Cutting the Gordian Knot: Or How to Preserve Non-Current Clinical Records Without Being Buried in Paper

  • Hamish Maxwell-Stewart
  • Alister Tough


The quantity of hospital clinical records generated in the last fifty years is widely perceived as a problem, not least because of the storage accommodation required to house hard copy records and the costs involved in converting them to less bulky media. The authors of this paper argue that the real problem is not bulk but lack of use. This in turn is the consequence of inadequate indexing and contextual information structures. At present access to non-current clinical records is difficult and inherently haphazard. As a result, the constituency of actual users is small. Yet potentially valuable data, particularly for epidemiologists and clinical researchers, is contained within these records. In the course of research conducted in the British National Health Service (NHS) a variety of possible solutions to both the perceived and real problems have been examined. The recommendations made, although addressed primarily to the circumstances of the NHS in Scotland, may be relevant elsewhere. The scheme advocated here is intended to create a "virtuous circle" of use leading to a willingness to regard clinical records as a resource to be utilized and valued rather than as a problem. Some of the issues and alternatives considered in respect of clinical records are relevant to the appraisal of other series of PIPs (Particular Instance Papers): they also have implications for the collection and storage of data in electronic form.


La masse des dossiers cliniques des hôpitaux générés durant les cinquante dernières années est largement perçue comme un problème, tant au niveau de l'espace requis pour leur entreposage que des coûts afférents à leur conversion sur des supports moins volumineux. Les auteurs du présent article soutiennent que le problème réel n'en est pas un de volume mais plutôt d'inutilisation; laquelle résulte d'un classement inadéquat ainsi que d'une information contextuelle lacunaire. Présentement, l'accès aux dossiers cliniques non actifs est ardu et se fait plutôt à l'aveuglette. Ainsi le nombre réel d'utilisateurs de ces dossiers est peu élevé malgré la grande valeur potentielle de ces informations, spécialement pour les épidémiologistes et les cliniciens. Durant le cours de la recherche menée au British National Health Service un éventail de solutions possibles aux problèmes, aussi bien présumés que réels, a été examiné. Les recommandations, bien que conçues pour le National Health Service d'Écosse, peuvent aussi s'avérer pertinentes dans d'autres milieux. Le plan défendu ici a pour but de créer une «tangente» visant à envisager les dossiers cliniques comme une ressource utilisable et valable plutôt qu'uniquement comme une source d'embarras. Quelques unes des questions et alternatives soulevées ici à propos des dossiers cliniques sont également pertinentes pour l'évaluation de d'autres séries du PIPS (Particular Instance Papers); elles ont également des incidences sur la collecte et la conservation des données informatisées.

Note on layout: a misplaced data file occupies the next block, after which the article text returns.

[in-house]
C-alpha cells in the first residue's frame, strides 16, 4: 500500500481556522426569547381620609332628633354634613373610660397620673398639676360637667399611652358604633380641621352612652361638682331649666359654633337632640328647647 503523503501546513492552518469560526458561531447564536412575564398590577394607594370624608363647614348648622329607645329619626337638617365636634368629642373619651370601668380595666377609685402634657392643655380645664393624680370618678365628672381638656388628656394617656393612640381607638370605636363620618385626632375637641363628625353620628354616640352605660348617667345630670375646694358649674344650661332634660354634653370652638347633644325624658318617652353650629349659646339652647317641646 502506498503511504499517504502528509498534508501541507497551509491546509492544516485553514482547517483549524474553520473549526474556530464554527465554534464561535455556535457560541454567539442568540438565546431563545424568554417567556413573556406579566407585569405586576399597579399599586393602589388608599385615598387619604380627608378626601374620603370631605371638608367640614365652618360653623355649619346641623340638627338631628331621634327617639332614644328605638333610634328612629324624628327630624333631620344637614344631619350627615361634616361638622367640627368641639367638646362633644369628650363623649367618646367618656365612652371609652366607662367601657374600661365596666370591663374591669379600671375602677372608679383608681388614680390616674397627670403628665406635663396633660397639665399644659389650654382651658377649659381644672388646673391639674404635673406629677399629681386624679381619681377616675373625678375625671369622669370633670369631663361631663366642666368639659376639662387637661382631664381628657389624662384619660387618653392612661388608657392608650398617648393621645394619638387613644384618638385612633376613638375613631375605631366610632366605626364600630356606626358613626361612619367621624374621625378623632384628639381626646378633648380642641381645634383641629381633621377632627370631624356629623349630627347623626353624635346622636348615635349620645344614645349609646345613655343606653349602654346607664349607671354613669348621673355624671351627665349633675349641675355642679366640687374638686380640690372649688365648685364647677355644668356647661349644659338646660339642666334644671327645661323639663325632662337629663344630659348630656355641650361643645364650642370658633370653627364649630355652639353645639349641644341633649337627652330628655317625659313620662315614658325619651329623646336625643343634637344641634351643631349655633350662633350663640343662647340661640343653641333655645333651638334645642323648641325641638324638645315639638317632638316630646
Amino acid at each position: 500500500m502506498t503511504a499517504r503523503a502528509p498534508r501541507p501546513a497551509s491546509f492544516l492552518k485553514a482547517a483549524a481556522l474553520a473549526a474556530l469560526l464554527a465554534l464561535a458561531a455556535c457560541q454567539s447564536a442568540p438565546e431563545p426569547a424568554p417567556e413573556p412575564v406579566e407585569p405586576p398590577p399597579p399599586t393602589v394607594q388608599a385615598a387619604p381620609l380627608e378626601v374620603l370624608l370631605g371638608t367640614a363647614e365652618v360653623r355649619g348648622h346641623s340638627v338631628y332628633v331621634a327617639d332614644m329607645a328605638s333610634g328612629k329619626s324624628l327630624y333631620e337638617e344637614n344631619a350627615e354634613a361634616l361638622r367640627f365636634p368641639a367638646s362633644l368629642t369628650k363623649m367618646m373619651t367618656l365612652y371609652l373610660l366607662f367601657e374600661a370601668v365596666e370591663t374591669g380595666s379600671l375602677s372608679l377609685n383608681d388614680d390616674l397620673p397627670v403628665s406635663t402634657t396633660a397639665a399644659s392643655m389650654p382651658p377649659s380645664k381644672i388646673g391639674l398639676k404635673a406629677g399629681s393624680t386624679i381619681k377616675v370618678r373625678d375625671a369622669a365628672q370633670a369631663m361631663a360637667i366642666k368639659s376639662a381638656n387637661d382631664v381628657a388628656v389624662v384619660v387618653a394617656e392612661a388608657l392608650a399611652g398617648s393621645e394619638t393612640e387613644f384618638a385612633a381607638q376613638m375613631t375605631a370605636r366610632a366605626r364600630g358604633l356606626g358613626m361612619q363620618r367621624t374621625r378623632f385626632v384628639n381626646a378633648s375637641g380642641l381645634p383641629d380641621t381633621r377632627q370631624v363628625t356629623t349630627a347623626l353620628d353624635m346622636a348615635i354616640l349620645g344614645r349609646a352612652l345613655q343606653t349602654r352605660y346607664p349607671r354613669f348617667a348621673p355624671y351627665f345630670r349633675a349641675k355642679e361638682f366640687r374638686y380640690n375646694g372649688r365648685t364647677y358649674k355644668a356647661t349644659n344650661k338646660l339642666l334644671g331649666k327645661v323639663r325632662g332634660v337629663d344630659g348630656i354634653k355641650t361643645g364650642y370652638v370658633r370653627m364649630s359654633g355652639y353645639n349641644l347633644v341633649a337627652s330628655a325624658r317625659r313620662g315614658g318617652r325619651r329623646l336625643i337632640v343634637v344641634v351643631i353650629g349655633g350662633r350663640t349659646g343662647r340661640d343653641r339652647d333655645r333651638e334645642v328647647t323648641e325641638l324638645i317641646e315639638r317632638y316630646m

Author Biography

Hamish Maxwell-Stewart
Hamish Maxwell-Stewart completed his Ph.D. at the University of Edinburgh in 1990. From 1991 to 1993 he was employed as a research assistant on the patient case records project, Wellcome Unit for the History of Medicine, University of Glasgow. In 1994 he was awarded a two-year Leverhulme post-doctoral fellowship to research health trends in nineteenth century Scotland. He is currently an associate research fellow, Department of History, University of Tasmania, Australia. He has published a number of articles on the problems surrounding the disposal and retention of post-1948 clinical records and is co-author with Julia Sheppard (Wellcome Institute for the History of Medicine, London) and Geoffrey Yeo (Royal College of Physicians, London) of Hospital Patient Case Records: A Guide to Their Retention and Disposal (St. Bartholomew's Hospital, London, 1996).
How to Cite
Maxwell-Stewart, Hamish, and Alister Tough. 1996. “Cutting the Gordian Knot: Or How to Preserve Non-Current Clinical Records Without Being Buried in Paper”. Archivaria 41 (April), 61-77.